Mag is an active promoter of local food, with a strong involvement in Kilkenny Food Trails excellent food tourism offer (including their own Goatsbridge Farm Visitor Centre) and in Taste Kilkenny, a group of local producers committed to collective co-operative marketing. She is also a leading figure in sustainable fresh water aquaculture. Goatsbridge was the first fish farm to sign up to Bord Bias Origin Green programme and is committed to sustainable water and energy usage and to social sustainability. A recent initiative saw Mag launch the Fishwives cookbook at Savour Kilkenny in October 2016. Featuring fish recipes gathered from women in Ireland and Uganda from diverse backgrounds and professions, the self-published cookbook was funded by Goatsbridge Trout with the aim of raising 40,000 for Hospice Africa Uganda, as well as encouraging Irish people to eat more fish. 

Mag is commended by the Irish Food Writers Guild for the energy and commitment that she brings to the promotion of Irish food and Irish fish in particular.

Irish Drink Award: Berthas Revenge Irish Milk Gin: Justin Green and Antony Jackson, Co. Cork

This highly original craft gin is produced by Justin Green of Ballyvolane House together with his old school friend and business partner, Antony Jackson. Where most Irish gins use imported grain-based alcohol, Berthas Revenge is distilled with whey alcohol sourced from the local Carbery dairy plant and derived from cows milk produced by Co. Cork dairy farmers.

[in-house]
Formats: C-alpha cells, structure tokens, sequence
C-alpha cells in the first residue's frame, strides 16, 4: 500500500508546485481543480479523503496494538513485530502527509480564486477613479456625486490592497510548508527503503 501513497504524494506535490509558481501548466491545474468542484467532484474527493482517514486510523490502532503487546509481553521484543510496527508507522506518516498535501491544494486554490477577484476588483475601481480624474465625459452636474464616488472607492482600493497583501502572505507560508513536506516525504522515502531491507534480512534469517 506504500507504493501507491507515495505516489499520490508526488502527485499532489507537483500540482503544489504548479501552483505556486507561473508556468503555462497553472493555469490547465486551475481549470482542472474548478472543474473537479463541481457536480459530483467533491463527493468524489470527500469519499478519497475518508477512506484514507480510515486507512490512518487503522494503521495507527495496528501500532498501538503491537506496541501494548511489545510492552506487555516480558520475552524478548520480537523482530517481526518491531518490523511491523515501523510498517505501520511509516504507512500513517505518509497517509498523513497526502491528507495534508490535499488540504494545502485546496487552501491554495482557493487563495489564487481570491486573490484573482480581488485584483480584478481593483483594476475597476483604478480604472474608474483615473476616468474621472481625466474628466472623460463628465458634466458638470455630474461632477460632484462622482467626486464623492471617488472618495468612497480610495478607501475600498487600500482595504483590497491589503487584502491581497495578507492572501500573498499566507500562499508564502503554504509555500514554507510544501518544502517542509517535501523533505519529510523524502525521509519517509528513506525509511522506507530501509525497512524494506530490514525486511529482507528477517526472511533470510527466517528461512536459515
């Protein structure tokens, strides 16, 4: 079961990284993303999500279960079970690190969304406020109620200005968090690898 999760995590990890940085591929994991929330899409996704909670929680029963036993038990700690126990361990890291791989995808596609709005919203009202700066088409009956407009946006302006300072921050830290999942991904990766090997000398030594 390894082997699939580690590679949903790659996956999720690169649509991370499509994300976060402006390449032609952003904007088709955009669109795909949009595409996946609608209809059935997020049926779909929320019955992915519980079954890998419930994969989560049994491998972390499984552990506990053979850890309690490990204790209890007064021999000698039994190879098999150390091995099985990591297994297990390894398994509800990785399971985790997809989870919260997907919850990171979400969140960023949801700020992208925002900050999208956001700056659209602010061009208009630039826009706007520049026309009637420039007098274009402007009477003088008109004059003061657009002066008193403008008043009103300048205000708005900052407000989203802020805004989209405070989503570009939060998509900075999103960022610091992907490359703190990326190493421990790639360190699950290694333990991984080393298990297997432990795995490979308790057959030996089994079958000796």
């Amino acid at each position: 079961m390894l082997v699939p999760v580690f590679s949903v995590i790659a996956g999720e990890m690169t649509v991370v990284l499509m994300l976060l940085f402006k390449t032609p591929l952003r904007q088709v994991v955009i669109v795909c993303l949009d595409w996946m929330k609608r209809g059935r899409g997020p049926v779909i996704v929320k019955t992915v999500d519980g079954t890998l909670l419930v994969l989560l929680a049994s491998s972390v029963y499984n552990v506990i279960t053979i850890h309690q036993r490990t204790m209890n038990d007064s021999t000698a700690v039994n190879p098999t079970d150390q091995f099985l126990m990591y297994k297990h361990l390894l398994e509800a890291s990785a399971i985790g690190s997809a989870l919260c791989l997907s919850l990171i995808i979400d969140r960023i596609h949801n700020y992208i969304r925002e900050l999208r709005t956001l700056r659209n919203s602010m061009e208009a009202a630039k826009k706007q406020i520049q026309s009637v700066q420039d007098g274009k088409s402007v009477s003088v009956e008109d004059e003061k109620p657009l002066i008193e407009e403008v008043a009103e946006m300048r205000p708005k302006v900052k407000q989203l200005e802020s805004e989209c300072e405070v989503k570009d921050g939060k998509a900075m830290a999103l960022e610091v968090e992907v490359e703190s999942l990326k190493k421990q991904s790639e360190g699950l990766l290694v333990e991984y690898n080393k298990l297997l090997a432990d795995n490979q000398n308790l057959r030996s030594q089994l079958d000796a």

Using specially developed yeasts to ferment the milk sugars in the whey, Carbery first brew and then double distill the whey in large column stills. Justin and Antony then distill the 96% proof whey alcohol a third time in their custom-made 125 litre copper stills along with their chosen botanicals. These include coriander, bitter orange, cardamom, cumin and clove as well as foraged local botanicals such as alexanders, elderflower and sweet woodruff. The resulting aromatic and warmly spiced gin has won local and international acclaim since its launch in 2015. Berthas Revenge is now exported to the UK, mainland Europe and even South Korea and, later this year, to the US. This truly Irish gin continues the strong field-to-fork tradition that has long been at the heart of Ballyvolane House, a former dairy farm turned award-winning country house